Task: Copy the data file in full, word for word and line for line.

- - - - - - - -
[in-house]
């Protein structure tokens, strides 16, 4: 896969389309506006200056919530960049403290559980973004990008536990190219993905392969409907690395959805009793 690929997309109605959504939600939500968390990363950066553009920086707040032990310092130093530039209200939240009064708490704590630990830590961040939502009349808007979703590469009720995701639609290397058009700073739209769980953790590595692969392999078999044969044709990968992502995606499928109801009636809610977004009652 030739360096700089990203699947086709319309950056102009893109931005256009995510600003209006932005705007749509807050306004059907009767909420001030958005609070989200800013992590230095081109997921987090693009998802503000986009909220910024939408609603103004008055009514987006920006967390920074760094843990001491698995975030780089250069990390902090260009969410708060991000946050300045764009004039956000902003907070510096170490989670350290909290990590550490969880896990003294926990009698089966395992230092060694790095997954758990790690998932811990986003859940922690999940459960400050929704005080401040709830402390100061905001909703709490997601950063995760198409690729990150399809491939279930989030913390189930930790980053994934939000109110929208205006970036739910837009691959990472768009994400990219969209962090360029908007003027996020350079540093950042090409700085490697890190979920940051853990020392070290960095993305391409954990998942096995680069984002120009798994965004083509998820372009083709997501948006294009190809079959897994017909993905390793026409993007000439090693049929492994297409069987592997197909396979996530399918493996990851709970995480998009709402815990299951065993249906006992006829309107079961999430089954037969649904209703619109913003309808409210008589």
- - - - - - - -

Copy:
[in-house]
């Protein structure tokens, strides 16, 4: 896969389309506006200056919530960049403290559980973004990008536990190219993905392969409907690395959805009793 690929997309109605959504939600939500968390990363950066553009920086707040032990310092130093530039209200939240009064708490704590630990830590961040939502009349808007979703590469009720995701639609290397058009700073739209769980953790590595692969392999078999044969044709990968992502995606499928109801009636809610977004009652 030739360096700089990203699947086709319309950056102009893109931005256009995510600003209006932005705007749509807050306004059907009767909420001030958005609070989200800013992590230095081109997921987090693009998802503000986009909220910024939408609603103004008055009514987006920006967390920074760094843990001491698995975030780089250069990390902090260009969410708060991000946050300045764009004039956000902003907070510096170490989670350290909290990590550490969880896990003294926990009698089966395992230092060694790095997954758990790690998932811990986003859940922690999940459960400050929704005080401040709830402390100061905001909703709490997601950063995760198409690729990150399809491939279930989030913390189930930790980053994934939000109110929208205006970036739910837009691959990472768009994400990219969209962090360029908007003027996020350079540093950042090409700085490697890190979920940051853990020392070290960095993305391409954990998942096995680069984002120009798994965004083509998820372009083709997501948006294009190809079959897994017909993905390793026409993007000439090693049929492994297409069987592997197909396979996530399918493996990851709970995480998009709402815990299951065993249906006992006829309107079961999430089954037969649904209703619109913003309808409210008589």